is a topic that, in my opinion, tends to produce flat-line
enthusiasm. Seldom do hearts pound or blood race at the thought of
signing on a policy's dotted line, maybe because it brings the dark side
of reality to full view and asks us to pay the price. It is a side
where our state of denial resides, where we tend to believe that bad
things can happen to everybody else, just not to us.
Quite possibly, insurance could be the only
kind of business in the world where others take the risk that something
catastrophic won't happen to you, while you take the gamble that it
will. For if a disaster doesn't befall you, the premiums you have
paid would simply be a waste of money.
As a script, this would make for a really
great surreal comedy - another opportunity for escapism - but as a topic
for an article, it would probably have you closing your eyes, exhaling a
sigh of controlled indifference and flipping the page.
Yes, insurance, especially property
insurance, has that effect, even though it forms a vital part of securing
ownership and can provide that remedy in the event something terrible
happens to your most valuable possession.
Think of it as the third layer of your
property's security system, the first being grilles on your doors and
windows, the second being the alarm system and smoke detectors.
Should both these layers be breached, the presence of insurance would at
least give you the resources to pick up the pieces and rebuild your life.
Despite this, not enough importance is
placed on property insurance, either due to the same apathy that made some
flip this page, or due to lack of knowledge. This might explain why
for many, the only policy they have on their property is the bare basic
cover required by an end-financier to cover its interest (which is the
amount borrowed), and not any structural modifications that might have
been added on. And where would that leave them if reality
strikes? Holding onto the poorer end of the stick, obviously.
Remedying the situation needn't cost an arm
and a leg - merely the assessment of the reinstatement cost for
enhancement, and payment of an annual premium of RM1.20 per thousand
ringgit sum insured. Remember: the amount need only be the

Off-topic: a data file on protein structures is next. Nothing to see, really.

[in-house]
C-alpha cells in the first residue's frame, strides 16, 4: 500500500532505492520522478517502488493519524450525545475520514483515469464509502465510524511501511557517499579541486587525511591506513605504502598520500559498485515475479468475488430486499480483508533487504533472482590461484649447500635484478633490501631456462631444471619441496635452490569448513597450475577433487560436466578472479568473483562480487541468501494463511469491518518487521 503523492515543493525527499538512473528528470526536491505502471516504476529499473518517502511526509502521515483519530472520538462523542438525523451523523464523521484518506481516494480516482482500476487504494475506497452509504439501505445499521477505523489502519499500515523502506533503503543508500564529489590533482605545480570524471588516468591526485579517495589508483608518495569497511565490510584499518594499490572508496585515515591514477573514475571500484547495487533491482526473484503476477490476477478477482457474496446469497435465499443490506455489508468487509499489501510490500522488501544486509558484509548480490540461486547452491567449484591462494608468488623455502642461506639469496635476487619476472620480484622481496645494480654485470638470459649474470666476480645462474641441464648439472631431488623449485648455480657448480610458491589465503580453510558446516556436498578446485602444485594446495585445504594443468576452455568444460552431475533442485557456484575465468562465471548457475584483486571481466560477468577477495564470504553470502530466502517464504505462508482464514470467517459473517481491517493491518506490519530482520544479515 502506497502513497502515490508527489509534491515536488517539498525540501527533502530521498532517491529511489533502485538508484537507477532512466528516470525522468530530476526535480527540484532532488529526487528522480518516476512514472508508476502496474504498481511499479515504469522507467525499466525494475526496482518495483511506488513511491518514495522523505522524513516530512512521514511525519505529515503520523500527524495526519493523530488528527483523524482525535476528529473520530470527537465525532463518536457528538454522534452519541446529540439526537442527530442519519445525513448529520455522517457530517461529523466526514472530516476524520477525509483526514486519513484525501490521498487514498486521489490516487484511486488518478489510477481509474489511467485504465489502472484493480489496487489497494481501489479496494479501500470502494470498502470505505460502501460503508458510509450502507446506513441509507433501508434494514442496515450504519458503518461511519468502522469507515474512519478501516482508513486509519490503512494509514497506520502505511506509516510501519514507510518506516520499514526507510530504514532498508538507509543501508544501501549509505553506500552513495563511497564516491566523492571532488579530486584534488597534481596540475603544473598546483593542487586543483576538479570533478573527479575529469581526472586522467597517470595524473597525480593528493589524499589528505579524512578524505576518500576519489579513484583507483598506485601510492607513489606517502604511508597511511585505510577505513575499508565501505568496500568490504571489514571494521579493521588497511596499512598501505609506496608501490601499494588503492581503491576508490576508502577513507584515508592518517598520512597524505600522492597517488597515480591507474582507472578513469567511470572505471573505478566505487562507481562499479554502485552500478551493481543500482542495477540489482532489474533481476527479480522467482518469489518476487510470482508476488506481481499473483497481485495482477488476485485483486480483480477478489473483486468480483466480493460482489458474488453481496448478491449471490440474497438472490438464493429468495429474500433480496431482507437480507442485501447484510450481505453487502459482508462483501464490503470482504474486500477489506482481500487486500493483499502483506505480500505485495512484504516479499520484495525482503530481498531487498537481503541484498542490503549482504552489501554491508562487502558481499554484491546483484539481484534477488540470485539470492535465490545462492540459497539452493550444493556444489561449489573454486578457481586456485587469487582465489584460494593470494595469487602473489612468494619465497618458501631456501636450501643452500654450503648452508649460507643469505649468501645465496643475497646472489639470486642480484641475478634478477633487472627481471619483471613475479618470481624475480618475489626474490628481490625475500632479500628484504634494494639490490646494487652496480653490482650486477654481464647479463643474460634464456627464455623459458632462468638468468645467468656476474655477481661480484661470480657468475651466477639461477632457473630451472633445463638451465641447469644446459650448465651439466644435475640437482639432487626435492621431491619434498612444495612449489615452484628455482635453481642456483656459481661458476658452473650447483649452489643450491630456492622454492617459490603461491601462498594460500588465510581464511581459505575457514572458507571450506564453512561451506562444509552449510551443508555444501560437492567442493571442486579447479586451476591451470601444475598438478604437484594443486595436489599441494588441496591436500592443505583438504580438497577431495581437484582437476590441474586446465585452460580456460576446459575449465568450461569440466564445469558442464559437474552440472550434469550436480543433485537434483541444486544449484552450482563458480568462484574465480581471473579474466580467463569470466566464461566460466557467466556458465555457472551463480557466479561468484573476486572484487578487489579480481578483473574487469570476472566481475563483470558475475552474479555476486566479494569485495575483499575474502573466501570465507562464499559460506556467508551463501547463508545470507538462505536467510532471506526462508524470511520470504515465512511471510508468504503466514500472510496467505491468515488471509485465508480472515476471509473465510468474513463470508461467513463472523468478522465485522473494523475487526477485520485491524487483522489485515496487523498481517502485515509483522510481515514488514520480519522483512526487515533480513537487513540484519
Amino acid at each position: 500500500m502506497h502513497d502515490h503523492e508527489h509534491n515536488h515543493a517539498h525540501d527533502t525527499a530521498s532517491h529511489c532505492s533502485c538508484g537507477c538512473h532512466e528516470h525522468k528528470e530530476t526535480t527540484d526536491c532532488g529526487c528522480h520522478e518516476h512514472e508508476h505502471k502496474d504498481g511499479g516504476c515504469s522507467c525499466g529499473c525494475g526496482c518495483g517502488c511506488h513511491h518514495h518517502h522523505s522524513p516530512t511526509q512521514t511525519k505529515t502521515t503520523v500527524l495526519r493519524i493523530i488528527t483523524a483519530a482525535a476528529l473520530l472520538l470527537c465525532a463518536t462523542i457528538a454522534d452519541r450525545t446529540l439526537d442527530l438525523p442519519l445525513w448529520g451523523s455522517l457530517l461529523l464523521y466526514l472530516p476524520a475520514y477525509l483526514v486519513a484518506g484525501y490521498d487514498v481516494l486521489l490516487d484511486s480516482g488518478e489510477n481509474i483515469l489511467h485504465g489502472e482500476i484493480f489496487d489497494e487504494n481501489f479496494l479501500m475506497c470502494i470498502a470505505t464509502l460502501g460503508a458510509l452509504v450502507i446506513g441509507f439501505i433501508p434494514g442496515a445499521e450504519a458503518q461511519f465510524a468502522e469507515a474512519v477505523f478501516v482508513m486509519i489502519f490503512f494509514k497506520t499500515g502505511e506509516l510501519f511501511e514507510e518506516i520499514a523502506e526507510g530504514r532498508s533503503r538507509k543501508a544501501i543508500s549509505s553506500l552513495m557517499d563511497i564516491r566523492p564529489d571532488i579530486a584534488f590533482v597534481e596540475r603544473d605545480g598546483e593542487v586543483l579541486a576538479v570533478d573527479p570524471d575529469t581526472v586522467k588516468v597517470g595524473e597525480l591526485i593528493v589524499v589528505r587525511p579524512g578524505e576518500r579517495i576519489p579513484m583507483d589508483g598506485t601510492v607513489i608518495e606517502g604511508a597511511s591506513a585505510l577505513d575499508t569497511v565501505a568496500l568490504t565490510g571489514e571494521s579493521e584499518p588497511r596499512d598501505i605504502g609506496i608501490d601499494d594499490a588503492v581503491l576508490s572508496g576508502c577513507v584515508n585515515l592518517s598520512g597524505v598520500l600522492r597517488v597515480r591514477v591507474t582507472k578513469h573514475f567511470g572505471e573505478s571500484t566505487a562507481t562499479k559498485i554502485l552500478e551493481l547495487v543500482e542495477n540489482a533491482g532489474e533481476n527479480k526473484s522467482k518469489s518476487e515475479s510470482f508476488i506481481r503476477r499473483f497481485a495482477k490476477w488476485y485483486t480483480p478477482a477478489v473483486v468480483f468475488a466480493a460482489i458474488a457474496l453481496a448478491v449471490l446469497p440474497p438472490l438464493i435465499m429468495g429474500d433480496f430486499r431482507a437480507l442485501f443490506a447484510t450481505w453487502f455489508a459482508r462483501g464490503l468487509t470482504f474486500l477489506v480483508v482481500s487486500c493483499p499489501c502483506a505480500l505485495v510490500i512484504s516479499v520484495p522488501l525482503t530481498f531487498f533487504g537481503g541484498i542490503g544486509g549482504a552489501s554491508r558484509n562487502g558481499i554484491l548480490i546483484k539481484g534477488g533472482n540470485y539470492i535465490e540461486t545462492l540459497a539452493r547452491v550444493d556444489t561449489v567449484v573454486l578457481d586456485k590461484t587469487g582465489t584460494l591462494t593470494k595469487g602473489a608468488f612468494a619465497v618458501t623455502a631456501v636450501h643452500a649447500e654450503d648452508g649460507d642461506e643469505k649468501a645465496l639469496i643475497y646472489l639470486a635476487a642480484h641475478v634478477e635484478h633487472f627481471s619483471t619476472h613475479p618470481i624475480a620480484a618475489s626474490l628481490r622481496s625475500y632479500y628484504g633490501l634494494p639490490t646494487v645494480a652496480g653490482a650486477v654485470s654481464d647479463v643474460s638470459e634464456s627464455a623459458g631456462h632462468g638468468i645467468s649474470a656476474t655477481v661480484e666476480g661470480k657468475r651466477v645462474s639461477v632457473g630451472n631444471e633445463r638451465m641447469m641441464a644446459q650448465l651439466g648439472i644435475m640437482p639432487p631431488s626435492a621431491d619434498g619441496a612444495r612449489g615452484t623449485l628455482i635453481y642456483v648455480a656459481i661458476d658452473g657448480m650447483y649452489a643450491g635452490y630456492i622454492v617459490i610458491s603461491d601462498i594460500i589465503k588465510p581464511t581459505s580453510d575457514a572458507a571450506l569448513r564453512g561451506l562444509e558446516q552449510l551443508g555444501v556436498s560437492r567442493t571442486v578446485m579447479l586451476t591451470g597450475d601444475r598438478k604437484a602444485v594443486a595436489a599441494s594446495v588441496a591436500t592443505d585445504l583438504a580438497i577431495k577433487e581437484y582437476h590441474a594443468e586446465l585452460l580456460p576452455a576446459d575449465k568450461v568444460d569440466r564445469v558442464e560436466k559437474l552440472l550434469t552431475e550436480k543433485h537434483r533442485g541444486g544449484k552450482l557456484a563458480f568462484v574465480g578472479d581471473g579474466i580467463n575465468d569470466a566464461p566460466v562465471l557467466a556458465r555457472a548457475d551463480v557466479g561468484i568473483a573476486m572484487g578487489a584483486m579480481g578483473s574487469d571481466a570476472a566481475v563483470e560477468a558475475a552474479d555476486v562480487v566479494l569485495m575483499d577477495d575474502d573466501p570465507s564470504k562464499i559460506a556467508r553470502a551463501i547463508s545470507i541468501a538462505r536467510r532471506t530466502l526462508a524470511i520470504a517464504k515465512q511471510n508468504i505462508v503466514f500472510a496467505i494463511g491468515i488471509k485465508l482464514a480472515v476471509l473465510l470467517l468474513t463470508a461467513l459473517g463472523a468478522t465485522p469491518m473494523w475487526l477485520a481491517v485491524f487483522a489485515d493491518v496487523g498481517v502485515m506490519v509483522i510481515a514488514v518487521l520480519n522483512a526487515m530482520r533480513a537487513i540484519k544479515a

reinstatement cost of the improved building itself, and not the total
value of the property as the land portion cannot be destroyed, unless it
is near a hill slope. Should this be the case, an additional
subsidence and landslip rider should be taken at a cost of 80 sen per
Other than cover for building, another
insurance that should be considered for complete peace of mind is the
Householder policy, which protects your contents from either damage or
theft. It might not replace that family heirloom, but at least
you've taken positive steps to secure it, and that's all great-grandma
could have ever asked of you.
This policy need not only apply to house
owners, but also tenants, as it will secure their possessions from theft
or destruction. There are many interesting features to the policy,
one being its ability to cover property temporarily removed from a
house. In my policy, I read - yes, I bother to read the fine-print
in these documents - there is a clause which states that except for
property removed for sale or exhibition or furniture depositories,
property temporary taken away from a private dwelling can be covered
against all perils, including theft. The limit of claim in this
respect is 15 per cent of the total sum insured on the contents.
Thus, if I understand my agent correctly, if I were to take my PC out of
my house and leave it in a car, and if somebody were to break the windows
and steal the PC, my house insurance would cover its loss.
There are loads of other nuggets in the
Houseowner/Householder policies that might have eluded your
attention. For further reading, please return to contents
on property insurance.
above article is extracted from NST Property Times by Andrew Wong